UNITED STATES

SECURITIES AND EXCHANGE COMMISSION

Washington, D.C. 20549

Form 6-K

REPORT OF FOREIGN PRIVATE ISSUER

PURSUANT TO RULE 13a-16 OR 15d-16

UNDER THE SECURITIES EXCHANGE ACT OF 1934

September 5, 2019

 

 

 

BHP GROUP LIMITED

(ABN 49 004 028 077)

(Exact name of Registrant as specified in its charter)

 

VICTORIA, AUSTRALIA

(Jurisdiction of incorporation or organisation)

 

171 COLLINS STREET, MELBOURNE,

VICTORIA 3000 AUSTRALIA

(Address of principal executive offices)

  

BHP GROUP PLC

(REG. NO. 3196209)

(Exact name of Registrant as specified in its charter)

 

ENGLAND AND WALES

(Jurisdiction of incorporation or organisation)

 

NOVA SOUTH, 160 VICTORIA STREET

LONDON, SW1E 5LB

UNITED KINGDOM

(Address of principal executive offices)

Indicate by check mark whether the registrant files or will file annual reports under cover of Form 20-F or Form 40-F:    ☒  Form 20-F    ☐  Form 40-F

Indicate by check mark if the registrant is submitting the Form 6-K in paper as permitted by Regulation S-T Rule 101(b)(1):  ☐

Indicate by check mark if the registrant is submitting the Form 6-K in paper as permitted by Regulation S-T Rule 101(b)(7):  ☐

Indicate by check mark whether the registrant by furnishing the information contained in this Form is also thereby furnishing the information to the Commission pursuant to Rule 12g3-2(b) under the Securities Exchange Act of 1934:    ☐  Yes    ☒  No

If “Yes” is marked, indicate below the file number assigned to the registrant in connection with Rule 12g3-2(b):  n/a

 

 

 


NEWS RELEASE    LOGO

 

Release Time    IMMEDIATE
Date    5 September 2019
Release Number    16/19

Resolutions under section 249N of the Corporations Act for consideration at the AGM

In accordance with ASX Listing Rule 3.17A, the wording of two proposed resolutions that have been requisitioned under section 249N of the Corporations Act for consideration at the Annual General Meeting of BHP Group Limited, to be held in Sydney on 7 November 2019 (Limited AGM), is set out in Attachment A.

Consistent with the BHP Dual Listed Company framework and the Articles of Association of BHP Group Plc, the proposed resolutions will also be considered at the Annual General Meeting of BHP Group Plc (Plc AGM) which will be held in London on 17 October 2019.

Resolution 1 (as set out in Attachment A) will be proposed as a special resolution. Resolution 2 (as set out in Attachment A) will be proposed as an ordinary resolution. However, Resolution 2 will be a valid resolution only if Resolution 1 is approved by the required majority – that is, the validity of Resolution 2 is conditional on Resolution 1 being passed.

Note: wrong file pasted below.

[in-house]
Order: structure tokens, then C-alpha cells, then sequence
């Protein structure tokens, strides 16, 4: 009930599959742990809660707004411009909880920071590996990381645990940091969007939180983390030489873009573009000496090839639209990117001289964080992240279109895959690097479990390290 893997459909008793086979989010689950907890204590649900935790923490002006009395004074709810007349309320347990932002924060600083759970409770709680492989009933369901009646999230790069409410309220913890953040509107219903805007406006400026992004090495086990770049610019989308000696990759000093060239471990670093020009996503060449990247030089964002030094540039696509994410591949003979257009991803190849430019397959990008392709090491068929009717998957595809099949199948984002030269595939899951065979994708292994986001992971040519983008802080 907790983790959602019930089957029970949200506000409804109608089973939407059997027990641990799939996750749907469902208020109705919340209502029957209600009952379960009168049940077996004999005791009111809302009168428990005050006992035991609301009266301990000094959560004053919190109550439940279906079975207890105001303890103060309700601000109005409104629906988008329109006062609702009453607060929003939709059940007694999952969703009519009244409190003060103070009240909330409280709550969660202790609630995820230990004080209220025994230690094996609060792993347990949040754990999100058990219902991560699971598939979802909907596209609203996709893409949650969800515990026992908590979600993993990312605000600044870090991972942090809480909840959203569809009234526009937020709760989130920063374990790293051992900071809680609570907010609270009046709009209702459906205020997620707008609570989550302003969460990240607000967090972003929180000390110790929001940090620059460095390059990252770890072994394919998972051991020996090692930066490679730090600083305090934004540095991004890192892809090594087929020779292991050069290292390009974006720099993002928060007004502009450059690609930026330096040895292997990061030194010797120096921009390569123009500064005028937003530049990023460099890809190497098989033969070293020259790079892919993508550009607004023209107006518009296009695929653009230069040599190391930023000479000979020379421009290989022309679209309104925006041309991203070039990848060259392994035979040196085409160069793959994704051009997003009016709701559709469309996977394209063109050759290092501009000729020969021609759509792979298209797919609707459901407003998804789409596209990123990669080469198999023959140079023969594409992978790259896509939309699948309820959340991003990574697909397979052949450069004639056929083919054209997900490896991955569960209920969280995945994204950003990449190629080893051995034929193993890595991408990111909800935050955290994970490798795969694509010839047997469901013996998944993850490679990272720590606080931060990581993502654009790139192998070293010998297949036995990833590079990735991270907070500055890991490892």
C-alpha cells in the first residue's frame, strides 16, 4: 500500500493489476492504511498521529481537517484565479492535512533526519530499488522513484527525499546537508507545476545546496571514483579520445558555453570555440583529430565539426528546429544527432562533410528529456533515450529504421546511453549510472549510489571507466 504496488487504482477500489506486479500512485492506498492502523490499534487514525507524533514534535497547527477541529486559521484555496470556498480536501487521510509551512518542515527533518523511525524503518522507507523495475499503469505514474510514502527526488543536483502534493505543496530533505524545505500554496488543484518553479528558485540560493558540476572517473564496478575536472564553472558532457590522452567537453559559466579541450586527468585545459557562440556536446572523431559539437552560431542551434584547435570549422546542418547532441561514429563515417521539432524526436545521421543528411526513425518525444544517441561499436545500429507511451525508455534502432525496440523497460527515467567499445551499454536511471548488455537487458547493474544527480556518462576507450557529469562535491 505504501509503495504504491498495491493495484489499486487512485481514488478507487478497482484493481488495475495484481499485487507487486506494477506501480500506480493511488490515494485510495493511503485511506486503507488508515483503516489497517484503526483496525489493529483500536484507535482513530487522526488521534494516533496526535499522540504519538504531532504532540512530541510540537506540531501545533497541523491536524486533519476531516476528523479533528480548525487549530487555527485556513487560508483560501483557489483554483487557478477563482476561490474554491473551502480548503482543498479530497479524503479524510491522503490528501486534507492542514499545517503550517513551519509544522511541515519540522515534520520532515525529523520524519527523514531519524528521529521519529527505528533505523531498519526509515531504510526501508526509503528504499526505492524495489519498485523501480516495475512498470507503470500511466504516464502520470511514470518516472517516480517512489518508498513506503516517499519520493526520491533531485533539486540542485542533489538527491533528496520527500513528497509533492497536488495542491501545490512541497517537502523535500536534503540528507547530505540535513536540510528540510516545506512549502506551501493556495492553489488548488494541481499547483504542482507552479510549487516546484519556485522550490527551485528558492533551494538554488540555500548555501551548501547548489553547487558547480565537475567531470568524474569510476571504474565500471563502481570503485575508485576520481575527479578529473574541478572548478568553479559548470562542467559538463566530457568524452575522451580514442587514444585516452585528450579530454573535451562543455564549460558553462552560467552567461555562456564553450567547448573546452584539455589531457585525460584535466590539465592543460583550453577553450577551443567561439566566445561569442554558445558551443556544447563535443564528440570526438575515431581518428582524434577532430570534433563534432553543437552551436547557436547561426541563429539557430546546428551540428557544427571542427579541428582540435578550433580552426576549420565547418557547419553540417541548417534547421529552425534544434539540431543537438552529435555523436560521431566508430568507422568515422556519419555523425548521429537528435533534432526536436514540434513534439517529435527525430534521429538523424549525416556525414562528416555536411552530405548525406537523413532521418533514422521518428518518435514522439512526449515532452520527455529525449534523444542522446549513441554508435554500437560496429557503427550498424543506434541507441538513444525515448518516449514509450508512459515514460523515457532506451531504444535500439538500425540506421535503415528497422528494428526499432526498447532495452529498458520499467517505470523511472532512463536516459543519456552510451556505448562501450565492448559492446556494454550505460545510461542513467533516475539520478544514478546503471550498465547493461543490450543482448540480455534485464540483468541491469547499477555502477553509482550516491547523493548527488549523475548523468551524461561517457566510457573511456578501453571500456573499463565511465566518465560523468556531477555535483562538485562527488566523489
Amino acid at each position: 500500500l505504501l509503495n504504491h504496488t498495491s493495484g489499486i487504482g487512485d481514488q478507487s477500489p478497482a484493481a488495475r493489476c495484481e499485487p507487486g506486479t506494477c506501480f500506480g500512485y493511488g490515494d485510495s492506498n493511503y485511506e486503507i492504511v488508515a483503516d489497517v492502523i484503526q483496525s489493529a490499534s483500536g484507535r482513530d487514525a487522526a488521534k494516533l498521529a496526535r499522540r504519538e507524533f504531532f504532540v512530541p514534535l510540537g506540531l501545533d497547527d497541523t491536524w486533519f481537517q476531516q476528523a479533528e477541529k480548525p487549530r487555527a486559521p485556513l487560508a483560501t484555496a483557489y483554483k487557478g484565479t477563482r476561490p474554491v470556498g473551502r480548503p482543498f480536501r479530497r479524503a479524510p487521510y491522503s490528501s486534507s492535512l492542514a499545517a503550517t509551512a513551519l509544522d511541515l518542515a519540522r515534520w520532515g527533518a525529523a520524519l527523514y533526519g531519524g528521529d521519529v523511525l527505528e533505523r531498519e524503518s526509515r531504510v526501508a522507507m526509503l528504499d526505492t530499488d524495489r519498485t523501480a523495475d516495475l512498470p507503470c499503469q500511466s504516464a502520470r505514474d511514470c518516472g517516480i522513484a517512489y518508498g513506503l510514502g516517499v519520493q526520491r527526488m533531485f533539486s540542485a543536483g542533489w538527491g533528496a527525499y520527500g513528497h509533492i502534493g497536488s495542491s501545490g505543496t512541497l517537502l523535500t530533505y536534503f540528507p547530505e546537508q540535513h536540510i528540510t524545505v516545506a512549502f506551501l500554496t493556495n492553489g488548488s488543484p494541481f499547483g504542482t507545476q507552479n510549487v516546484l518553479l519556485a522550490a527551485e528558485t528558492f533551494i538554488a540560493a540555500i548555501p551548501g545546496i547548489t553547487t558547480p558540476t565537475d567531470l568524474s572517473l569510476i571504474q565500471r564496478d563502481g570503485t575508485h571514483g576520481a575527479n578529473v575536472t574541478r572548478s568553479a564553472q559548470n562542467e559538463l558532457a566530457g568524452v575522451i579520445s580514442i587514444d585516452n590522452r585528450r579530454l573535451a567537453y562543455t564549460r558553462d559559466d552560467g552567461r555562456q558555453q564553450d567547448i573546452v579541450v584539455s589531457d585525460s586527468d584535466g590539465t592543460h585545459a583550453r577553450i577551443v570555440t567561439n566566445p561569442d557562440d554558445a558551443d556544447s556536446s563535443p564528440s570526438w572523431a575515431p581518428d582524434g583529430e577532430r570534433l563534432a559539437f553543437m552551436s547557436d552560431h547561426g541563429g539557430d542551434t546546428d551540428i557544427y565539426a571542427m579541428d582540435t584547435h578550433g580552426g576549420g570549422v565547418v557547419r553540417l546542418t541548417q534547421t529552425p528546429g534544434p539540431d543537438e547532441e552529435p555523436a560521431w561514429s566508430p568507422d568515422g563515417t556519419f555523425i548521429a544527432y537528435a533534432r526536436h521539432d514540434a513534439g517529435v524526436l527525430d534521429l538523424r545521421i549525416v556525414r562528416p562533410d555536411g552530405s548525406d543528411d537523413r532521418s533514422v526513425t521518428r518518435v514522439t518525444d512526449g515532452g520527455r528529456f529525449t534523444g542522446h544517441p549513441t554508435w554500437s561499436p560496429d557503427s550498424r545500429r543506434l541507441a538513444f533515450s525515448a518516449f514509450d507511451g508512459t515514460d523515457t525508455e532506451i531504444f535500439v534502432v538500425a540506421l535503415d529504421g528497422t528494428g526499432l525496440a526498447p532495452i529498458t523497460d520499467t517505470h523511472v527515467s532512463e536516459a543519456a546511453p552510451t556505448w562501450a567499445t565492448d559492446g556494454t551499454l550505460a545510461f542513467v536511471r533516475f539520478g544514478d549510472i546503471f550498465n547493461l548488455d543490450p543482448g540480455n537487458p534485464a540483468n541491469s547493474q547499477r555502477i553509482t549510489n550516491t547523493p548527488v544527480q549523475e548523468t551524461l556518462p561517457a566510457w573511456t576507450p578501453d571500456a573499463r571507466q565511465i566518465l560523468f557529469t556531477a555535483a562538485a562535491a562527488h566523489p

For the reasons set out below, the Board does not endorse either Resolution 1 or Resolution 2. Accordingly, the Board is recommending that shareholders vote against both of the resolutions.

Response to Resolution 1

The Board respects the rights of shareholders to requisition a resolution which seeks to amend the Constitution of BHP Group Limited. The Board does not, however, consider the proposal to insert a new rule into the Constitution of BHP Group Limited in the form set out in Resolution 1 to be in the interests of BHP shareholders as a whole.

Under the Constitution of BHP Group Limited and the Articles of Association of BHP Group Plc, the power to manage BHP’s business is vested in Directors. Directors are required by law to act in the best interests of the Company at all times.

The proposed amendment to the Constitution of BHP Group Limited would allow resolutions to be put forward, without the level of limitations, thresholds and regulatory oversight required in other jurisdictions.


BHP does not agree that the proposed amendment to the Constitution will extend rights to shareholders of BHP Group Limited which are already enjoyed by shareholders of BHP Group Plc. There are additional requirements and thresholds that apply when shareholders seek to requisition resolutions under UK law that are not included in the proposed amendment, and do not otherwise apply under Australian law.

The Board does not consider that the additional administrative burden imposed by the proposed resolution is warranted in light of the existing opportunities for shareholders to express opinions and request information from BHP.

The Board must (and does) in the normal course take into account shareholder views.

Shareholders are able to ask questions about or make comments on the management of BHP at any time, including at the AGMs. Further, if shareholders disapprove of actions taken by the Directors, shareholders can refuse to re-elect them or remove them from office by ordinary resolution.